Received: by alpheratz.cpm.aca.mmu.ac.uk id XAA14878 (8.6.9/5.3[ref firstname.lastname@example.org] for cpm.aca.mmu.ac.uk from email@example.com); Mon, 4 Feb 2002 23:57:48 GMT Date: Mon, 4 Feb 2002 15:52:00 -0800 Message-Id: <200202042352.g14Nq0Q06392@mail10.bigmailbox.com> Content-Type: text/plain Content-Disposition: inline Content-Transfer-Encoding: binary X-Mailer: MIME-tools 4.104 (Entity 4.116) X-Originating-Ip: [22.214.171.124] From: "Joe Dees" <firstname.lastname@example.org> To: email@example.com Subject: Re: Abstractism Sender: firstname.lastname@example.org Precedence: bulk Reply-To: email@example.com('binary' encoding is not supported, stored as-is)
> "Steve Drew" <firstname.lastname@example.org> email@example.com Re: AbstractismDate: Mon, 04 Feb 2002 21:15:03 +0000
>>Date: Sun, 03 Feb 2002 13:55:30 -0800
>From: "Grant Callaghan" <firstname.lastname@example.org>
>Subject: Re: Abstractism
>>>Date: Sat, 02 Feb 2002 16:19:12 -0800
>>From: "Grant Callaghan" <email@example.com>
>>Subject: Re: Abstractism
>>The way I understand it, Mr. Rorschach just spilled some ink on a piece
>>paper and folder it over with no intention of transmitting a message.
>>was creating a convenient equivalent of clouds for his patients. I
>>intention has a great deal to do with transmitting messages. Anything
>>transmitted without intent is not a message.
>>It may not be a message, but it is information. If you go back to my
>>at a dinner party’ example from earlier, the other diners are not
>>instructing the novice intentionally. The novice is learning by
>>while the other guests are behaving (by their own criteria) normally.
>>Therefore they are transmitting an unintentional message - "this is the
>>behaviour you adopt at dinner parties" and which the novice endevours
>>adopt. Irving Goffman wrote quite a bit about this sort of
>>messaging (and many other social psychologists). This is also part of
>>i see the problem of who is doing the choosing - us or the meme.
>I also discussed receiving information in that message or the one before
>someone compared it to seeing pictures in the clouds. We receive a
>deal of information from others that is not meant as messages.
>about a person provides us with information. Some of it is meant to be
>signal and some is not.Most of it is deduced from the abundant clues
>provided by speech patterns, decisions made about clothing, gestures,
>and facial hair, etc., etc. Some of these things are meant as messages
>some are not. But they provide us with information regardless.
>not meant to be a message can, nevertheless, be a meme. That's because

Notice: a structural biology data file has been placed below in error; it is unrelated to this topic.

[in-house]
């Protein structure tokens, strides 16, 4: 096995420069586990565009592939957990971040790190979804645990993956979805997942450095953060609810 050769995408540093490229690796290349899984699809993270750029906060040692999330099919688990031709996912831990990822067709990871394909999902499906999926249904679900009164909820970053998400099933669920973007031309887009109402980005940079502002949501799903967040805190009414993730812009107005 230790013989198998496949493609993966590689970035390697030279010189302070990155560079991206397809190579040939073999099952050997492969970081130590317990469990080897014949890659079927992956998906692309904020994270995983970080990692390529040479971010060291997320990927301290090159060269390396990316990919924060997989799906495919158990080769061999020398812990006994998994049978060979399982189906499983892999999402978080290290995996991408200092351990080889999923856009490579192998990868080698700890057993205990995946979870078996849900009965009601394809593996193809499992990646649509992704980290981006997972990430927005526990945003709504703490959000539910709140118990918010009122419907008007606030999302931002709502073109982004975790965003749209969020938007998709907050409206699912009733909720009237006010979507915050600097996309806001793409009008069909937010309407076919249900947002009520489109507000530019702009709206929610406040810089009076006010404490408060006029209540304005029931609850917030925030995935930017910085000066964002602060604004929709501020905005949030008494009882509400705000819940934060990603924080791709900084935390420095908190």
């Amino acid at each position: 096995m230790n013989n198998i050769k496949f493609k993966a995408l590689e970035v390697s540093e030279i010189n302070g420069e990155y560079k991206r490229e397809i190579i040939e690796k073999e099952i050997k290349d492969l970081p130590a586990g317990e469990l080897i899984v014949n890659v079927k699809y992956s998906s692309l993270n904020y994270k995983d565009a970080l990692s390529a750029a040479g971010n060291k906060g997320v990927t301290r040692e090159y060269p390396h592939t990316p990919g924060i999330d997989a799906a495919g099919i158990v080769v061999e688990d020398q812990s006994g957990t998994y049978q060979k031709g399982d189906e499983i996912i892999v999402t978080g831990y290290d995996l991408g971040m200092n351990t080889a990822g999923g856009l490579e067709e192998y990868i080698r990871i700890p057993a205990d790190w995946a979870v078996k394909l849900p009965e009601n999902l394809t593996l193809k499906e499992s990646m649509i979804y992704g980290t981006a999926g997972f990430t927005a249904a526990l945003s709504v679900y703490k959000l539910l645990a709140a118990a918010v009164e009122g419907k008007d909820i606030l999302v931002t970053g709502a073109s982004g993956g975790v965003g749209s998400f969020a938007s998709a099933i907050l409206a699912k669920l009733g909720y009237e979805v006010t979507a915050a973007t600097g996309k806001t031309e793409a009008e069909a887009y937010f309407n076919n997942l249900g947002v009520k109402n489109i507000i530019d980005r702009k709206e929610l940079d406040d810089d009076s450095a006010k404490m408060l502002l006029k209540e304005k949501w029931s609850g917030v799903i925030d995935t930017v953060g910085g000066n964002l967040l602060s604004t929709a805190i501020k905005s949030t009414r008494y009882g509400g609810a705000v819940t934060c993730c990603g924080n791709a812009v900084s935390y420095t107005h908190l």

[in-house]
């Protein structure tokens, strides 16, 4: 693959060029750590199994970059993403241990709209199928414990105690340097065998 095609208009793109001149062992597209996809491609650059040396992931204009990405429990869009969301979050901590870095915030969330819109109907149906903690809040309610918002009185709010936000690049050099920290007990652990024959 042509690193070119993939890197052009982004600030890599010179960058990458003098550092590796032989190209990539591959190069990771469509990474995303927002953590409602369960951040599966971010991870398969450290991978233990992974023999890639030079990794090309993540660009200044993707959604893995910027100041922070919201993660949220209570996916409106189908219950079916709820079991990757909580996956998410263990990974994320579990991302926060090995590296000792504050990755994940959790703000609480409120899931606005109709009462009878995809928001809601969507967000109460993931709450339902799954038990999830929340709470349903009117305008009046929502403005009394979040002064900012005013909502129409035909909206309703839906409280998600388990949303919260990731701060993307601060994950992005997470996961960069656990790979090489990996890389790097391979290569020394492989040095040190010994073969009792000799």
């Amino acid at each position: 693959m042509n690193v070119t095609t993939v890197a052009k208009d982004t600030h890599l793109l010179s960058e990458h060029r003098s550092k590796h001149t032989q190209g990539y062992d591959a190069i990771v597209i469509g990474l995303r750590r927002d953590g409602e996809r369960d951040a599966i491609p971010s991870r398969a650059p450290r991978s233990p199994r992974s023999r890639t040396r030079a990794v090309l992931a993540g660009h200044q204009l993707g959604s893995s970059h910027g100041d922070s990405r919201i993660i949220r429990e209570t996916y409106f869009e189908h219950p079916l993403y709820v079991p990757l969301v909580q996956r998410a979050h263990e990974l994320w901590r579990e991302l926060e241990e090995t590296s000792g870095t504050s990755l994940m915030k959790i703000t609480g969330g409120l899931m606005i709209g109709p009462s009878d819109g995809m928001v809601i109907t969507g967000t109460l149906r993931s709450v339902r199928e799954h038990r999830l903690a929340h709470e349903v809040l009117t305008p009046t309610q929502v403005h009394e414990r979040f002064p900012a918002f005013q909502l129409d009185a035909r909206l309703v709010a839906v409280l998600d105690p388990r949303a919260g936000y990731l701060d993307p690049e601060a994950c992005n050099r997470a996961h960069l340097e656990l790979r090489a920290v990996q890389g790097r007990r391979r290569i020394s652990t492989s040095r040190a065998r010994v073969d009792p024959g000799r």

>information can be transferred merely by its presence.
>A person who wears a particular costume indicating status (a business
>for example) is sending a message. The person from another culture
>messages with his clothing and speech patterns to other members of his
>culture but not to people of another culture. People of the other
>get information from this data even though it is not necessarily the
>information being transmitted. If they use what they learned to change
>their own behavior, I think you can call that a meme.
>I agree with a lot that you have said, but the information given by the
>practiced diners does constitute a message. If the novice did not bother to
>adopt their practices the others would very quikly recognise this and
>respond accordingly. This is why i say that a lot of the messaging is not
>intentional in that they have thought about what they want to say, but it is
>intentional in that it is what we do all the time - conform to the norms of
>the culture we live in and broadcast those norms in the things that we do.
>It is only when some one acts contrary to those norms that we actually start
>to think about what we our selves are doing. And people usually respond
>negatively to major infractions of norms that have been committed. i agree
>with you that messages, information etc, intentional or otherwise tend to be
>culture specific, but i assumed that was as read. Inter-cultural
>communication is a whole different ball game as many of us are aware and you
>yourself have mentioned.
Plus Rorshach blots don't 'behave' in any fashion, communicative or not, depending upon their apprehender; they just sit there, with no message encoded in them.
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>Journal of Memetics - Evolutionary Models of Information Transmission
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This was distributed via the memetics list associated with the
Journal of Memetics - Evolutionary Models of Information Transmission
For information about the journal and the list (e.g. unsubscribing)
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